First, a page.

KP: Who has influenced you the most in your writing?

 

DS: This is very hard to answer because there is more than one crucial element to any writer’s journey. James Gunn’s classes at KU were extremely helpful, but I was also inspired by G.K. Chesterton and C.S. Lewis.

 

KP: What makes a dynamic character?

 

DS: Short answer: whatever makes them truly human, or helps the reader to connect with their humanity.

Characterization techniques taught in writing classes often fall flat because they aren’t implemented in a way that resonates with readers. Writers try to push characters to the extremes of humanity in order to create a fascinating person, as if what we care about is someone’sedgy and unusual characteristics. This doesn’t work. Extremes don’t connect character and reader. Understanding does.

A high school quarterback character who bullies the hero is a cliche. You can’t humanize him by giving him purple hair and a love of ballet. These traits might look interesting on a character sheet, but very few readers will recognize him. He won’t resonate.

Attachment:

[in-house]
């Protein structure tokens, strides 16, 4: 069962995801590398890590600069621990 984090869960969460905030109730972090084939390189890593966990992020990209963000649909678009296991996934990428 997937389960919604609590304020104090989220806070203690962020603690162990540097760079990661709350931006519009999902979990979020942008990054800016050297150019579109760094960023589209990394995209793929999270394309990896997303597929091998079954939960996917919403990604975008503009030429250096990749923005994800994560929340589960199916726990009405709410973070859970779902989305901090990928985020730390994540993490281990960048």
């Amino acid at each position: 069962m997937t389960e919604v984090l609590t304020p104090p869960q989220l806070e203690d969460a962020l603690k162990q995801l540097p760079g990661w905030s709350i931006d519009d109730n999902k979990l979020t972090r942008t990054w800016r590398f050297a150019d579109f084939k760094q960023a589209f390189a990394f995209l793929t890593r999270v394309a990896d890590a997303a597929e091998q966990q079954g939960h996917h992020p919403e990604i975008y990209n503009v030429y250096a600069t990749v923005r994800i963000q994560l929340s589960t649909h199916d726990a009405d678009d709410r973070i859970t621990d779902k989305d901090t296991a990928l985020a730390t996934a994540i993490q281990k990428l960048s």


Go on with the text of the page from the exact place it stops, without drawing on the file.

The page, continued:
Instead, we need to see ourselves in him–or see him in ourselves. Why is he a bully? What made him dye his hair purple? What kind of ribbing does he take from his team when they discover he likes ballet? These are the things that will make him human: not the traits themselves, but the reasons behind them.

 

KP: What or who inspired the idea for your book series, The Legends of Tira-Nor?

 

DS: At the age of four my daughter was bitten in the face by a dog. It took two plastic surgeries and 39 stitches to fix the damage. Afterwards, I sat by her hospital bed reading the story of David and Goliath as she slept. She had frequently asked me to tell her stories about mice, so I decided to write a mouse version of David’s story that would embody the courage I saw in her. I meant to finish the novel in a few months, but it took me four years. The series grew out of that.

 

KP: In a novel, is it better to have more showing than telling? Why?

 

DS: Every novel uses both, but yes, showing as a mode of fiction is more effective for most scenes than telling.